Other Sellers on Amazon
In the Dark Places: An Inspector Banks Novel (Inspector Banks Novels, 22) Hardcover – August 11, 2015
Inspire a love of reading with Amazon Book Box for Kids
Discover delightful children's books with Amazon Book Box, a subscription that delivers new books every 1, 2, or 3 months — new Amazon Book Box Prime customers receive 15% off your first box. Learn more.
Enter your mobile number or email address below and we'll send you a link to download the free Kindle App. Then you can start reading Kindle books on your smartphone, tablet, or computer - no Kindle device required.
To get the free app, enter your mobile phone number.
Frequently bought together
From the Publisher
Ian Rankin, bestselling author of The Beat Goes On, interviews Peter Robinson
Ian Rankin (IR): Peter, your Inspector Banks books are a gripping mix of police procedural and psychological study. But what drew you to the crime genre and what keeps you there?
Peter Robinson (PR): It was reading crime novels that first drew me to the genre—specifically Simenon, Chandler and Sjowall and Wahloo. Before that I hadn't read much, except for Sherlock Holmes, The Saint and James Bond. Mostly I'd been studying English Literature and reading the classics and a number of modern writers. But when I found out how good so much crime writing was I began to think of it as a challenge and a world of possibilities. I devoured everything I could get my hands on, from Christie to Rendell, and decided I wanted to write about a detective in the north of England where I'm from.
IR: Twenty-two books in, some cop series would be flagging, but you seem to be getting better and better. How attached to Banks are you? Does he still surprise his creator as well as delighting readers?
PR: As long as Banks is still capable of surprising me, I can keep on writing about him. I have enjoyed different projects, such as Before the Poison and No Cure for Love, as well as the short stories, but I’m still excited when I'm writing about Banks and his world, so why spoil a good thing? Perhaps some writers tire of their creations, but I find that I know a little more about Banks with each book, and he's still growing as far as I'm concerned. Retirement reared its ugly head, as it did for Rebus, but I think I've found a way around it. After all, novel time isn't quite the same as real time!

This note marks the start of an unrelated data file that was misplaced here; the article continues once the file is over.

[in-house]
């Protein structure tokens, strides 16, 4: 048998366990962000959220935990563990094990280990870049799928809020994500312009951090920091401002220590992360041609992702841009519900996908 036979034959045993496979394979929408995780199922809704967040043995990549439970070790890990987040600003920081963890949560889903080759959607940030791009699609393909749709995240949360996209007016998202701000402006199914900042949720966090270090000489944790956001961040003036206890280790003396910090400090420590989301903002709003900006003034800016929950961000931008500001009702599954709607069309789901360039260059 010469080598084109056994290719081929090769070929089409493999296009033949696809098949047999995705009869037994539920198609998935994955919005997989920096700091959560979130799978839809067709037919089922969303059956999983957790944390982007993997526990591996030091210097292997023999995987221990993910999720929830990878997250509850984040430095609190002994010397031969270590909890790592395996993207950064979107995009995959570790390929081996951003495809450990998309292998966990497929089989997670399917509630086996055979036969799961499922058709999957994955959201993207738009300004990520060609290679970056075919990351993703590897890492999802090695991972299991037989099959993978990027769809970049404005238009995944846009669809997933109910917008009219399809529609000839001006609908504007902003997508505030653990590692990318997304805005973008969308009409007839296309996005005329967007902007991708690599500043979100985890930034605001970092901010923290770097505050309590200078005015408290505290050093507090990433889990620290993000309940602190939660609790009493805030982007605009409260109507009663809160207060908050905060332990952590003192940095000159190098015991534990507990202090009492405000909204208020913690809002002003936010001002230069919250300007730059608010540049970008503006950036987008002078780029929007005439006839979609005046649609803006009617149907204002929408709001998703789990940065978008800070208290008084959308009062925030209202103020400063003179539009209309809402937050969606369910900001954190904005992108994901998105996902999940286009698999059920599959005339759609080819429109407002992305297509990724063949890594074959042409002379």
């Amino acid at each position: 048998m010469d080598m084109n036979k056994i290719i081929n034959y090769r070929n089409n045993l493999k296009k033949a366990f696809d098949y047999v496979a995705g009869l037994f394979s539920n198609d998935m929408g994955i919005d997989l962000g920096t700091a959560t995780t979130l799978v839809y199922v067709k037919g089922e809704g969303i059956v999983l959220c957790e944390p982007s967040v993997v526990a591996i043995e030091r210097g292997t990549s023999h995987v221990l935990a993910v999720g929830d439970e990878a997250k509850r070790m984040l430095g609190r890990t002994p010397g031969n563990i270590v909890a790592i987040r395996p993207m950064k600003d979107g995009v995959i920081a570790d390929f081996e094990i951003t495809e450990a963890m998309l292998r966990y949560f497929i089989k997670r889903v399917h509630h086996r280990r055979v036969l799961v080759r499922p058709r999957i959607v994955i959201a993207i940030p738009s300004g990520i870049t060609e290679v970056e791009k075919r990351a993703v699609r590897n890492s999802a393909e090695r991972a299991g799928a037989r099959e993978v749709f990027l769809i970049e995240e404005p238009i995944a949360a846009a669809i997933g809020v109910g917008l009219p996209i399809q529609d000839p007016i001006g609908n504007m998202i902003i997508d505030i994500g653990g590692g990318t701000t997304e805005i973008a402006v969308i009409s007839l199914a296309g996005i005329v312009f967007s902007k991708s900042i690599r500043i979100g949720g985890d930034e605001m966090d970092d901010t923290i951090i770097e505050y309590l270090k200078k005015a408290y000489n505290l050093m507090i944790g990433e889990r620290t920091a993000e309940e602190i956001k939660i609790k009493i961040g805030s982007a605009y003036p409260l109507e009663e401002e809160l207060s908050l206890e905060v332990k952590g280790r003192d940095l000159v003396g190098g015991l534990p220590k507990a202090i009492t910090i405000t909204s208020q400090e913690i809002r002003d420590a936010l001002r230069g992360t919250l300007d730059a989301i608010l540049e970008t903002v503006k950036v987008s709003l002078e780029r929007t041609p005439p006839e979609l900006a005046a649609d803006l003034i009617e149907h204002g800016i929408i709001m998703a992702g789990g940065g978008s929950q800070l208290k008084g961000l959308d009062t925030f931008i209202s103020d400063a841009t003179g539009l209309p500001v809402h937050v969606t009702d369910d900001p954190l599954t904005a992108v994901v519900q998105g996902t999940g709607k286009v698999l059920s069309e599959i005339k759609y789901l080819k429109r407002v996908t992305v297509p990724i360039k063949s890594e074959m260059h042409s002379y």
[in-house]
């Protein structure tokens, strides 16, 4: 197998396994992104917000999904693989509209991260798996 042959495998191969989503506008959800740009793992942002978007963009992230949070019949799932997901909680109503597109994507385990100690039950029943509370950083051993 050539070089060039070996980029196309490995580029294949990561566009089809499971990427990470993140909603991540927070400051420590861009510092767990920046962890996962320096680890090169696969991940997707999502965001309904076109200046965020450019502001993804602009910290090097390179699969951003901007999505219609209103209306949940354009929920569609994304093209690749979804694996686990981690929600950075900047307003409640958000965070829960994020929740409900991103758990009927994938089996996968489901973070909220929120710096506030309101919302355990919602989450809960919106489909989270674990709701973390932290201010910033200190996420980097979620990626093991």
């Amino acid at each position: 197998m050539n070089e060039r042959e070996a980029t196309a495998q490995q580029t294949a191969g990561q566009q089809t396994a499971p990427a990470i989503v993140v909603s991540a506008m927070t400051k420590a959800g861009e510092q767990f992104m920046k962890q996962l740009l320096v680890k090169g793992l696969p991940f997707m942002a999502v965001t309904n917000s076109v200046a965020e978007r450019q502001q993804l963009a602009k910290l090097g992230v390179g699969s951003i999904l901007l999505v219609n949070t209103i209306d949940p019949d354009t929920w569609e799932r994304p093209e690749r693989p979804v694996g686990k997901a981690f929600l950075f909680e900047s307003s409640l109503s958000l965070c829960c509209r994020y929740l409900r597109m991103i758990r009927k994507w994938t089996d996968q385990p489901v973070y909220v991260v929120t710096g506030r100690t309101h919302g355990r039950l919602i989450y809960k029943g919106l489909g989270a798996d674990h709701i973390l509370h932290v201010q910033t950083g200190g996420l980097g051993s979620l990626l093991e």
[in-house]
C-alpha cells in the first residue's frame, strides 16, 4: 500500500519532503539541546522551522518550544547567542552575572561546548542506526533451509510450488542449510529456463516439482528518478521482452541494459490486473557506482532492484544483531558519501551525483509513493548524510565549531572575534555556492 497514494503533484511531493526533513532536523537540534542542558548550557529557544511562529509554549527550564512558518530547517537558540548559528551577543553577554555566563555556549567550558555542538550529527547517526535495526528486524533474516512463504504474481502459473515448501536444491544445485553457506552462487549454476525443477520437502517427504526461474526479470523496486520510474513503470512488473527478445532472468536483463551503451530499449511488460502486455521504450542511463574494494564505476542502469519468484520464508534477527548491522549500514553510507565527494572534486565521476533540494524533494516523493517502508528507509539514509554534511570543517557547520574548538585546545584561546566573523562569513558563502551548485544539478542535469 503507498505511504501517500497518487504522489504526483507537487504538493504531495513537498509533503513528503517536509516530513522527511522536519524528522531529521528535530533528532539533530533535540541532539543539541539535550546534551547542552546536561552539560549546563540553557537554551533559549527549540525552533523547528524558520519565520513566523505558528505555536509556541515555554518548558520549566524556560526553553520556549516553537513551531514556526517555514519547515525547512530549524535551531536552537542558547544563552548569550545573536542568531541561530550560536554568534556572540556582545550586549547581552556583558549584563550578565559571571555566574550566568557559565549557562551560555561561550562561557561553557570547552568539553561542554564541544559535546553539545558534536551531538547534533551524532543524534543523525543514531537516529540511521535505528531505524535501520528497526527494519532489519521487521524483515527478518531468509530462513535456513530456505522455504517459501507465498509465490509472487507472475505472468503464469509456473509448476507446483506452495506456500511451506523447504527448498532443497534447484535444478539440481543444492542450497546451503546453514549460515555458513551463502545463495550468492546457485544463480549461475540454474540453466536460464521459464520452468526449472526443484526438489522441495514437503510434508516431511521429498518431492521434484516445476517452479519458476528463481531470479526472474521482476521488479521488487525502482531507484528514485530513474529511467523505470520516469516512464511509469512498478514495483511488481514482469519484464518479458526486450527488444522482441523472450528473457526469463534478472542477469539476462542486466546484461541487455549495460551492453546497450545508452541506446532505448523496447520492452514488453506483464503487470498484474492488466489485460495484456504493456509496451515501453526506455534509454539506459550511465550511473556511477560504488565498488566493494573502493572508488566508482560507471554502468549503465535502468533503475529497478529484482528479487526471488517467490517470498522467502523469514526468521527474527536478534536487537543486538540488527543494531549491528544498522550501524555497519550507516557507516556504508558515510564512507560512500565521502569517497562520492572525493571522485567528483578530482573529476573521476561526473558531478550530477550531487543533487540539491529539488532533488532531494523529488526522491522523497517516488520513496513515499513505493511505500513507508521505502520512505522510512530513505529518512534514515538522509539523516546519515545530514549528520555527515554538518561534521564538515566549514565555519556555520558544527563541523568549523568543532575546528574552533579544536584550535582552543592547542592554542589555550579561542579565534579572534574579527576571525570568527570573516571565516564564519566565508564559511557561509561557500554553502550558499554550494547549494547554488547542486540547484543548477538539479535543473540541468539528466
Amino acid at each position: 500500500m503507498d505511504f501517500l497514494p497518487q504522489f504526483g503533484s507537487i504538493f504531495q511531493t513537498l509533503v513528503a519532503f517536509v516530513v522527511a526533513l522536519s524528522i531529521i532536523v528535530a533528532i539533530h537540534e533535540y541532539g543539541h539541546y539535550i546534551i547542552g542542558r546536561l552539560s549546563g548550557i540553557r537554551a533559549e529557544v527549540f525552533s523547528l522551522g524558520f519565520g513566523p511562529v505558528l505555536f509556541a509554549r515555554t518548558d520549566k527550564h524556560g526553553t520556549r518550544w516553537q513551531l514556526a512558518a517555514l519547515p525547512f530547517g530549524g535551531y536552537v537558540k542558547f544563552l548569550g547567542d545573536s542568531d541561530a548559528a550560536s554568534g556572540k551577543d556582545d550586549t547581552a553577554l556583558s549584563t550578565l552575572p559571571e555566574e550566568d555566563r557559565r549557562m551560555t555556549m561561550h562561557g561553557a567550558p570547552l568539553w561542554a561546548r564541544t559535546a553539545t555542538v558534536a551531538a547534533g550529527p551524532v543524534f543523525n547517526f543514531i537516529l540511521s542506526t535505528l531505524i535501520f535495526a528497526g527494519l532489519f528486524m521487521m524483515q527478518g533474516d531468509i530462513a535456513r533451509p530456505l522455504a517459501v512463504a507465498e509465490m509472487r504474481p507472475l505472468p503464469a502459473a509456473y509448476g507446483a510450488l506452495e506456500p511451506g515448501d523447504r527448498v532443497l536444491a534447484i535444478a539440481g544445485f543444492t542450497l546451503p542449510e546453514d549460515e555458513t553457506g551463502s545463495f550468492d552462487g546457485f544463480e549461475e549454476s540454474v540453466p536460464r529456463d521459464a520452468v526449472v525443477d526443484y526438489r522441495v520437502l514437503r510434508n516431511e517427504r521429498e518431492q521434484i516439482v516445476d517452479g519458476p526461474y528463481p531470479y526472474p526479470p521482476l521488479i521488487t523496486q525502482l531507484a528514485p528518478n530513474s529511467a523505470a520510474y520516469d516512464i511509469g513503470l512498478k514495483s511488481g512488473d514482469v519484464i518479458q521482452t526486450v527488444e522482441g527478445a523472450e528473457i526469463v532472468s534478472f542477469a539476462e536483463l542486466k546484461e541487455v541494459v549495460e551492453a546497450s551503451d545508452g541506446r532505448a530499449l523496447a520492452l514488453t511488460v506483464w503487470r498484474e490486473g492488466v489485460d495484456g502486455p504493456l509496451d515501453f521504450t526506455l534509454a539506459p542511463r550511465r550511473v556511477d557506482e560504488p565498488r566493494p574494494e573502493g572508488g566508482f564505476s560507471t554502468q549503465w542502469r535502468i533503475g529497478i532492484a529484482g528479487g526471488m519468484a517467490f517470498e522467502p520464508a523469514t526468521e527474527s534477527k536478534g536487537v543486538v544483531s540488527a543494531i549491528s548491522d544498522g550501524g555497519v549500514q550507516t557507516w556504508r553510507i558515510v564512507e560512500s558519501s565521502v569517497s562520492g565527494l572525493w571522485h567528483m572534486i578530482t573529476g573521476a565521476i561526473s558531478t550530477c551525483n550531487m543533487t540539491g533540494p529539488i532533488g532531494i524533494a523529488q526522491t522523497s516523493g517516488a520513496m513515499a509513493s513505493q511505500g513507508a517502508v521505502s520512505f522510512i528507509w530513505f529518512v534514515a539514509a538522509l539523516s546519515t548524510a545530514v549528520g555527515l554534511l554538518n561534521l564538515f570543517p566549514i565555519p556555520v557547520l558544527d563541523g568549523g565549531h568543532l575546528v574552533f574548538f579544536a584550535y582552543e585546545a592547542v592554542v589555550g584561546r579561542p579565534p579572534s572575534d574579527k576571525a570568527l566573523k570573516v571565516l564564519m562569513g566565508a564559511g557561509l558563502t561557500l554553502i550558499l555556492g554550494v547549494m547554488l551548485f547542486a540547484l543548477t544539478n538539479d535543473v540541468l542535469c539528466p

IR: There's a lot of music in your books, and you know I can relate to that! What does music bring to Banks's life, and is his taste your taste?
PR: Music brings a lot to Banks's life, from the tranquility of a string quartet to a thumping Who or Led Zeppelin. It would be really hard to write enthusiastically about music I don't like, so his music is very much to my taste. I decided from the start that I didn't want him to be mired in 50s jazz or Wagner, so I gave him very catholic tastes, which do reflect my own, from Billie Holiday to Lana del Rey and Schubert to Bob Dylan. Sometimes the music reflects certain moods or themes in the books, but not always. And we both know what good book titles song titles make!